Reply with quote #1
I know 6mmbr is more of a precision shooting kind of place and my question pertains to a deer rifle but I figured I would get some good info here.
I have a 1956 vintage Winchester model 70 in 30-06. I shot some Federal 150 grain ammo and some Winchester 150 grain ammo through it. I wanted to reload the brass for the Model 70 and for highpower in my M1 so I tumbled, polished, sized trimmed and all that. When I was getting ready to actually put powder and a bullet in the brass I noticed a slight bulge at the bottom of the case. If any one is familiar with the bulge you get with 40 S&W the bulge on the 30-06 brass is pretty similar.
It looks like all the brass shot out of that rifle has that little bulge. If you have a nice clean case and hold it under a desk lamp and turn the brass in your hand you can see the case is just slightly deformed mostly on one side or about a third the way around just above or right even with the web.
My question is: what the heck would cause that?
I have no signs of over pressure. The rifle came to me used but looks like it has not been shot very much. I get about an inch and a quarter or so groups with it.
I really wanted to reload the brass that went through that rifle but I’m afraid if I reload brass with a bulge in it the brass has already been weakened and If I make up a nice concentric round as soon as I stuff one in the chamber the round will be out of alignment.
Reply with quote #2
it may be a bad batch of brass.but from what you have said it sounds like a pressure sign that will lead to case separation.take a paper clip and straighten it out and put a bend in it.just about 1/4 of an inch at a 90 degree.then run it down the case from the inside of the case.if there is an inside crack in the case at the spot you can see from the outside of the case.then don't reload it.another thing you can do is waste a case by cutting it open and looking at the bulge area.the safest way of doing this is to open it up with a milling machine just by removeing away half a the case.but not the half you want to look at.hope this helps.Johnboy
Reply with quote #3
You probably have an oversize chamber. The brass tends to lie at the chamber bottom and bulge upwards.
I bought a 1958 Winchester Model 70 in .30-'06 that had an oversize chamber. It would fire OK and had reasonable accuracy but would bulge the cases like an M60. They would resize only with effort and have a frosty appearance after sizing. I took the rifle to a gunsmith and was told the chamber was oversize.
Measure a fired case against a chamber drawing and I think you will find the body dimension is over spec.
Reply with quote #4
In my experience, that small bulge is very common, even in perfect match chambers. It is caused by the varying thickness of the case wall which causes the case to stretch in the direction of it's own thin side when fired. My article about case wall concentricity here covers that topic.
The bulge itself doesn't appear to cause any harm and it is lower on the case body than the line at which cases will separate from excessive sizing.
Reply with quote #5
Mr. Salazar is likely correct. My Model 70 did not show what could be described as a small bulge and it covered about 270 degrees on the case. The chamber cast was clearly oversize and the bulge evident from the first shot. It was, however, always oriented to the chamber top.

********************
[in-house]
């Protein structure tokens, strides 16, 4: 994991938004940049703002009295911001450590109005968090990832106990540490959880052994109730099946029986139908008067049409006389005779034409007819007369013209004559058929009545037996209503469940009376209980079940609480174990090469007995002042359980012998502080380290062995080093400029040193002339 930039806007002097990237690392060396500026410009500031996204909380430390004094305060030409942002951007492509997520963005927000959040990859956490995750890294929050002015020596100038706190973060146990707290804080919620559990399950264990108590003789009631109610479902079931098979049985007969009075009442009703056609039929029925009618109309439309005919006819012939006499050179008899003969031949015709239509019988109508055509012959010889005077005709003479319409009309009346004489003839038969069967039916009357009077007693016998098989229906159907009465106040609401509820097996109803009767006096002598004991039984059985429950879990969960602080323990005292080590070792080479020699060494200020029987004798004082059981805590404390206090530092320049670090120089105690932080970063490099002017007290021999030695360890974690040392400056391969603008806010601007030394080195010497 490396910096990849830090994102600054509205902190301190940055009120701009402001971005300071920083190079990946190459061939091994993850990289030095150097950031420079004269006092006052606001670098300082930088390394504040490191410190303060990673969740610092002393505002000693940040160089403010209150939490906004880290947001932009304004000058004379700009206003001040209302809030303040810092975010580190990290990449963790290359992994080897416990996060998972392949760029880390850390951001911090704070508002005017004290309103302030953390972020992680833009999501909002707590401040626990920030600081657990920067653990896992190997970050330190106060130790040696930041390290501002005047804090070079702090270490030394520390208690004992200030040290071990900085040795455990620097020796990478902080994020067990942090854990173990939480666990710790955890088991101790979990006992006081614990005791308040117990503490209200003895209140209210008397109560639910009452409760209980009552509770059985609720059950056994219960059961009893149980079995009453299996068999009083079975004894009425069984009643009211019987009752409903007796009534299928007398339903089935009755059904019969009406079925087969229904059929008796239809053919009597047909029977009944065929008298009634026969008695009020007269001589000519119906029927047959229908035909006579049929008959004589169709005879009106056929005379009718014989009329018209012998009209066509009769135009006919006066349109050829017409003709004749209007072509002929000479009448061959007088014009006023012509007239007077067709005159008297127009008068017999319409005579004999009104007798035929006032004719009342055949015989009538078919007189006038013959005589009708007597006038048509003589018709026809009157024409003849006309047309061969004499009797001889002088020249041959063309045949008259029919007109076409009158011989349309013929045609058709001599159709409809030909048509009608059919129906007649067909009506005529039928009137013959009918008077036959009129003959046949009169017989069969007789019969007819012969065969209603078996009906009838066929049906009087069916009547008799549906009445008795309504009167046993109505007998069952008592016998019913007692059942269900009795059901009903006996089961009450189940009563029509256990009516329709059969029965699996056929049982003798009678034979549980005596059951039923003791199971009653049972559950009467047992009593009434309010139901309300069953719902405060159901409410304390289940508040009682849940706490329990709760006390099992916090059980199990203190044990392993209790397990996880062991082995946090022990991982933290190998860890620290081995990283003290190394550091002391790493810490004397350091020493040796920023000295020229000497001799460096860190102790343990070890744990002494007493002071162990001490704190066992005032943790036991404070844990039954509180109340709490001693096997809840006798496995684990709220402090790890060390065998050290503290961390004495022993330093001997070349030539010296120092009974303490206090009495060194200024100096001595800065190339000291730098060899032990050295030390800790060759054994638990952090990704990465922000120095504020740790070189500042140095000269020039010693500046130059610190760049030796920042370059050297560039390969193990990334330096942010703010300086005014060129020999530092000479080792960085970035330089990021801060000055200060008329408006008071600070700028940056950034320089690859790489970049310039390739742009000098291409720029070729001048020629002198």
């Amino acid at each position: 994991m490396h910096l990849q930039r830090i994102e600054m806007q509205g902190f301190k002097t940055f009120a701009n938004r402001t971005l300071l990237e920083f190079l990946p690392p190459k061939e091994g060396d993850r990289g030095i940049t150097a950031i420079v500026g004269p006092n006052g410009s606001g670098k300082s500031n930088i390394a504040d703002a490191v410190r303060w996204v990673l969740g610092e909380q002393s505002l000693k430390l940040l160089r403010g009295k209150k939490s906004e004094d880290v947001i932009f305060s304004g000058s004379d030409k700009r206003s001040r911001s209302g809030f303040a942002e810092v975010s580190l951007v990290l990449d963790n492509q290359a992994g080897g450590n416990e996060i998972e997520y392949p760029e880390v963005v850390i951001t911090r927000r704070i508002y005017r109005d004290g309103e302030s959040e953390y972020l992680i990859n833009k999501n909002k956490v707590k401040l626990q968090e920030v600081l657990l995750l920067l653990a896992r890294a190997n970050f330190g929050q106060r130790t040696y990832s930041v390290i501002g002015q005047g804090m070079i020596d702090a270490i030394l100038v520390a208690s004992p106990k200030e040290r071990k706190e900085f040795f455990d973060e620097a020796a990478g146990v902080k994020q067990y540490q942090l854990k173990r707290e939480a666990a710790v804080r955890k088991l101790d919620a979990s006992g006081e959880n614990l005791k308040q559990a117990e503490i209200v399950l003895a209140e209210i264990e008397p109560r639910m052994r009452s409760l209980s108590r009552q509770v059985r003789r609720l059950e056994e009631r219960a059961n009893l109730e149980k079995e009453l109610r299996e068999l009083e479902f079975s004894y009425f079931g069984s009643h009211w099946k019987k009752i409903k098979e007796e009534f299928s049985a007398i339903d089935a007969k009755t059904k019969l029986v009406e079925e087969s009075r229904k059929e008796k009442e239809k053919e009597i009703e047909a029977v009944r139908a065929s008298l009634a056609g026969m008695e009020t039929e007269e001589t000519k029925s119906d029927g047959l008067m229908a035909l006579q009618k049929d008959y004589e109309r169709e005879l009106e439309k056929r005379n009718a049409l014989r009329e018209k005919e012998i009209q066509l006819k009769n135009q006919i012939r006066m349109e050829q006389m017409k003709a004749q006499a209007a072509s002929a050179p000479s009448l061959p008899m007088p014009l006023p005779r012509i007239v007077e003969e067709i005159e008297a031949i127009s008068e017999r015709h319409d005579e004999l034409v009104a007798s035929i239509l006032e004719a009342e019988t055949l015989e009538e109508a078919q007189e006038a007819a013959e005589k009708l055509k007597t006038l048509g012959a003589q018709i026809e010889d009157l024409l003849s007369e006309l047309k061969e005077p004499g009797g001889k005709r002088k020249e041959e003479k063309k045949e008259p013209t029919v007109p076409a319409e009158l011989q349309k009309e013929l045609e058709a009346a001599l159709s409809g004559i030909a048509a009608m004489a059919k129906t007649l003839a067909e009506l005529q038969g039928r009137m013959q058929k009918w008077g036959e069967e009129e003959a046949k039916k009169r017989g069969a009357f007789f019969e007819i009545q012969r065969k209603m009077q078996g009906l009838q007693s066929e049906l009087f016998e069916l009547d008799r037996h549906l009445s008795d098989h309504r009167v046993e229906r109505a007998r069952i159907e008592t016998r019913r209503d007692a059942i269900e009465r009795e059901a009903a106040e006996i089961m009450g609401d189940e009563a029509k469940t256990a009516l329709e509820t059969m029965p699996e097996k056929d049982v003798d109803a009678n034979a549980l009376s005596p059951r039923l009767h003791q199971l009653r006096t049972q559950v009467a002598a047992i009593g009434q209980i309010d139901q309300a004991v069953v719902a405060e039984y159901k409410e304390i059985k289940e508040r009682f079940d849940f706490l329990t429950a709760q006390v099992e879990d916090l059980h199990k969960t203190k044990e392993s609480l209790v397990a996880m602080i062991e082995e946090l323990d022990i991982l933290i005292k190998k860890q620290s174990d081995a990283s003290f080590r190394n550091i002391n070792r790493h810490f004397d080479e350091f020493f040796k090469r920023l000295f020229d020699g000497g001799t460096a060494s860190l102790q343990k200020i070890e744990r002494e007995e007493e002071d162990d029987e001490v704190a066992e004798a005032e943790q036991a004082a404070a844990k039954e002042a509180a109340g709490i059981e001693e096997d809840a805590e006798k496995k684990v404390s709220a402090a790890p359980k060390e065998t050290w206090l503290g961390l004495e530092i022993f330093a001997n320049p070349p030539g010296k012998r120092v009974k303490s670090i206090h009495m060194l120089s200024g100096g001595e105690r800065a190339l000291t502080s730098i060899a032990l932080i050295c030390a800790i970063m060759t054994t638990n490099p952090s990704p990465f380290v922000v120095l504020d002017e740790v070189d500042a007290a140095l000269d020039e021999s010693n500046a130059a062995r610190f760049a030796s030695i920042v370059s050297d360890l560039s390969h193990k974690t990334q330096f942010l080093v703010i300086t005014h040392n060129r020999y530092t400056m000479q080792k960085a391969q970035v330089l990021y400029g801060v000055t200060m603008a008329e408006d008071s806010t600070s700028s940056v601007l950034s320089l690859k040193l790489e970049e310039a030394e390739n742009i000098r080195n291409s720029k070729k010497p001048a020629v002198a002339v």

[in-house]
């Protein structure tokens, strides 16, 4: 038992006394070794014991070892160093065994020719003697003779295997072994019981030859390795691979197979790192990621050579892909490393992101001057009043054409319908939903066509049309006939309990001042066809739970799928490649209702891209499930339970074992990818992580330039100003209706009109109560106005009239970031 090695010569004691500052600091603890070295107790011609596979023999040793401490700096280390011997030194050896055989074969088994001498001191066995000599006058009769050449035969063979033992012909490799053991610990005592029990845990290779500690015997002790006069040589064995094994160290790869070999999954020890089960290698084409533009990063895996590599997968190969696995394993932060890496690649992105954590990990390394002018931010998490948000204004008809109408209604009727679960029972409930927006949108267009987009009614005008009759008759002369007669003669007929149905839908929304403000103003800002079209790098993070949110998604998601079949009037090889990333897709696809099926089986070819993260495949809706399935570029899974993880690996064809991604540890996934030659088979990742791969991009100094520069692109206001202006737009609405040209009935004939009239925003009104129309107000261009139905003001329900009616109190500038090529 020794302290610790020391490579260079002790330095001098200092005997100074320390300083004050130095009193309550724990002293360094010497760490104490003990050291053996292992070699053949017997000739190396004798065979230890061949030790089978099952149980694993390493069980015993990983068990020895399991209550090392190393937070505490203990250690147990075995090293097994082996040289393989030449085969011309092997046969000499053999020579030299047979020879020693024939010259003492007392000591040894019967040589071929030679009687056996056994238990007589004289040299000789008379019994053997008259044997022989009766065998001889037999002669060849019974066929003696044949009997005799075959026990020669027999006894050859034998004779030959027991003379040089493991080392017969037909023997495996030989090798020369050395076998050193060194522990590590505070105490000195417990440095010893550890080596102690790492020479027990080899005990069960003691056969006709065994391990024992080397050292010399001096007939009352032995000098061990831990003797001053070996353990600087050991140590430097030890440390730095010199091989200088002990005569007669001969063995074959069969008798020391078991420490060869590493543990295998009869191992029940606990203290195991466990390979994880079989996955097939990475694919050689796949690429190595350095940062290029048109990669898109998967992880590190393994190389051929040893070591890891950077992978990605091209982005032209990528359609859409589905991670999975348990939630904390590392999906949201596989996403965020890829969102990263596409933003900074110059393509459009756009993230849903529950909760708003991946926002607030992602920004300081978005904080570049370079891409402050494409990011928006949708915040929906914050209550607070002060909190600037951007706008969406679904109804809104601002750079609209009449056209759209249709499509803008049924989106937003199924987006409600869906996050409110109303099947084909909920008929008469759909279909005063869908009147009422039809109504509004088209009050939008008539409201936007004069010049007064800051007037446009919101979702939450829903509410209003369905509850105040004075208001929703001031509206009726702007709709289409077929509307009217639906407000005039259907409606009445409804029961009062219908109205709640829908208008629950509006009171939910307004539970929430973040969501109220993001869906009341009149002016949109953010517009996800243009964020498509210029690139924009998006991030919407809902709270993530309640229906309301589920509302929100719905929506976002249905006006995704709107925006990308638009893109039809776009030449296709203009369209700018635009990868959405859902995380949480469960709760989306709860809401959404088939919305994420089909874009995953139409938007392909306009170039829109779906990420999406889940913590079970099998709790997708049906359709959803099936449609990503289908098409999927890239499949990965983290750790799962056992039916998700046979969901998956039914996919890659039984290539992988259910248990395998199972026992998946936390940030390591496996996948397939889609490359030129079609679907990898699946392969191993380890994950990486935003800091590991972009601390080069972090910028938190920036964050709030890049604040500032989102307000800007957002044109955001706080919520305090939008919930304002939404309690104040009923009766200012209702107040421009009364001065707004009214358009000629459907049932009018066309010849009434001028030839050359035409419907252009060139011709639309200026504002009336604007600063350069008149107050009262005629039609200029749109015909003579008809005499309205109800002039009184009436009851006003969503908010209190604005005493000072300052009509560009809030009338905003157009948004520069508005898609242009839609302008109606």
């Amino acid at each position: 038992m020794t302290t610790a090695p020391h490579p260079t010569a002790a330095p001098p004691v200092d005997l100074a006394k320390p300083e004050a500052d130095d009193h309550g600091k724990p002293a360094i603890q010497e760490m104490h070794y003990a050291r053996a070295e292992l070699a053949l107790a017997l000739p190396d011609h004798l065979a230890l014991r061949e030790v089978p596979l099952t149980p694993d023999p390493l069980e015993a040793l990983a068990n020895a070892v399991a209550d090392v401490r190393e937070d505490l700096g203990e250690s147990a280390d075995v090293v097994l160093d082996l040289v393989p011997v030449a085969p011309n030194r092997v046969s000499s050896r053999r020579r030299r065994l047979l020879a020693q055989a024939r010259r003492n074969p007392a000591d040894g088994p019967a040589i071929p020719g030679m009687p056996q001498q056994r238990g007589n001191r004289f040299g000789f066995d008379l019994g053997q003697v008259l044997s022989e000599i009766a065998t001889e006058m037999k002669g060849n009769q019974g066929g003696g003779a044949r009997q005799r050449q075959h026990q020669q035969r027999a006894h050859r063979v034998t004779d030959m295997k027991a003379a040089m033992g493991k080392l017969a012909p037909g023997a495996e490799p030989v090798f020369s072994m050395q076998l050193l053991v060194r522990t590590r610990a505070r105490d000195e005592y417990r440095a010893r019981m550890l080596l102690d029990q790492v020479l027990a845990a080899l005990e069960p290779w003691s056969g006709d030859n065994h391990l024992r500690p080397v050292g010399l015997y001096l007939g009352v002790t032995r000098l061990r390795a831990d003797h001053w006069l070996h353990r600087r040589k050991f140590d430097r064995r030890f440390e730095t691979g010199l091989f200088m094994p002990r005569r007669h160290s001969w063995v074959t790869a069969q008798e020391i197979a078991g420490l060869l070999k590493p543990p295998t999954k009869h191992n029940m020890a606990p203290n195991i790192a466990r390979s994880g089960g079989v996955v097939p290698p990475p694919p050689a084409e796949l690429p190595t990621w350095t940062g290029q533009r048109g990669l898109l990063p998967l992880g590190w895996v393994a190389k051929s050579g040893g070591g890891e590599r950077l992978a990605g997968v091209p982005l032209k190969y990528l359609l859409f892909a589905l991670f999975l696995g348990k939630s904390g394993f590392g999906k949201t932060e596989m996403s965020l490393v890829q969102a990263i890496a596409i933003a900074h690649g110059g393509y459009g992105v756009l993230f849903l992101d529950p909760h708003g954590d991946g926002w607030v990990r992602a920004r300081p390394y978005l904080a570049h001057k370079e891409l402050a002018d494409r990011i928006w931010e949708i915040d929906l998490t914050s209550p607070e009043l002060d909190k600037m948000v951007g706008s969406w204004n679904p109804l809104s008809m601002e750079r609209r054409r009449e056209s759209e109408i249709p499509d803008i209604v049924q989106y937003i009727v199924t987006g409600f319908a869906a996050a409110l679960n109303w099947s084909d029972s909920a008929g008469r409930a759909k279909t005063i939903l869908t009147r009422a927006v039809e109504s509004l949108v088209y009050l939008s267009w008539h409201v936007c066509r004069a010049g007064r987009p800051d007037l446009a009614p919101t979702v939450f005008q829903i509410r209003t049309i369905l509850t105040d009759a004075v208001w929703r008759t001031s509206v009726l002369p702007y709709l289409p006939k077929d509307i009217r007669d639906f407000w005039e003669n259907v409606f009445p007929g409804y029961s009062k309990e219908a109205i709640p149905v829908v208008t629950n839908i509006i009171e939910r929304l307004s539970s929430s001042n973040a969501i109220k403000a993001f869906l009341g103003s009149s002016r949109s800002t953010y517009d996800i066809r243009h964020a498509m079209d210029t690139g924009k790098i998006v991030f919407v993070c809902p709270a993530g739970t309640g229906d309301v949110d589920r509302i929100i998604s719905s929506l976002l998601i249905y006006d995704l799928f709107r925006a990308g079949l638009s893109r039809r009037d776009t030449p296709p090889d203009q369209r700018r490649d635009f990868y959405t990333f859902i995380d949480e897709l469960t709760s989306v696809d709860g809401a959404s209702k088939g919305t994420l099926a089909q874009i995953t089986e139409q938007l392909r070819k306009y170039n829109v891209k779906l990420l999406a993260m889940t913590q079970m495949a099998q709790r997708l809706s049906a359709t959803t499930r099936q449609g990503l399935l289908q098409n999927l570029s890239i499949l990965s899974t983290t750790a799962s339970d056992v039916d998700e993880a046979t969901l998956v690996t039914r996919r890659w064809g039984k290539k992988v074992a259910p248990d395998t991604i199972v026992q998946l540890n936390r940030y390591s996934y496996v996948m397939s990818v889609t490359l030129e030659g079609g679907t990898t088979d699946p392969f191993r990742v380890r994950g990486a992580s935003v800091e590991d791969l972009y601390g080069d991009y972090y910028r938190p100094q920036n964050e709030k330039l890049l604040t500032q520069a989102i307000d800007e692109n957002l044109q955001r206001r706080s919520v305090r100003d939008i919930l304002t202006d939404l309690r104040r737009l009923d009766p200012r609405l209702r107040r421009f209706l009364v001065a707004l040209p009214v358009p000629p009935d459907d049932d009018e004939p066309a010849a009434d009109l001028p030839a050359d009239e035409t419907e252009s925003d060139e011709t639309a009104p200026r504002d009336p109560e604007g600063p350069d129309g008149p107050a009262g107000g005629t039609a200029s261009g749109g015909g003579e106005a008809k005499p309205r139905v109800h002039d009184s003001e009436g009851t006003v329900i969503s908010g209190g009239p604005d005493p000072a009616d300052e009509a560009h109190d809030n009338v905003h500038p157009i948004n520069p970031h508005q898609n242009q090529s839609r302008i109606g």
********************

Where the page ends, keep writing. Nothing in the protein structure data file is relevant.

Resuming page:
Not all chambers show the effect. I have a 6mm Remington 40-X with a tight chamber that displays no bulging at all. The chamber was cut with a custom-ground reamer that was also used to create the sizing and seating dies. No expansion forward of the web is evident, even under magnification. One lot of Remington brass would not chamber in the rifle until sized. This would not be a good choice for either a match or hunting rifle but has been very effective on San Diego crows.
Reply with quote #6
How common is this??
If the bulge is a normal thing how will that effect my reloads? If I make up a nicely aligned round wont the bullet go in the barrel crooked if the bulge pushes everything to one side when the round is chambered?
Is there a resizing die that will resize all the way down to the base of the brass to get rid of the bulge?
Reply with quote #7
How common is it? 100% - but in many cases it's hard to detect because it can be very small. The magnitude of the bump depends on the magnitude of the case wall runout, so the better the brass, the smaller the bump. Almost any die will size down in that area but what we're dealing with is the springiness of brass and that's why it pops back, the brass is somewhat banana shaped due to case wall eccentricity and you can't get rid of it.
The good news is that you can minimize the effect by orienting the thin spot to align with one of the locking lugs as I described in the article. This is one of those small details that most people overlook and can be a source of improvement by minimizing random error. The effect is small, however. By deliberately orienting the worst bump I could find to the worst orientation (90 degrees from the lugs) I shot a wide 10 at 500 yards when the properly oriented cases shot center X's. For Garand shooting, I wouldn't have any concerns about it.
Reply with quote #8
I read the article and it all made sense. I'll try loading the bulge in line with a lug.
It just seems to me that there shouldn't be any bulge and that after the case is fire formed it should be as round as the chamber. I get really anal about this stuff and I can drive my self crazy. (Short trip)
I'll just have to accept an imperfect case and deal with it.
Thanks for the info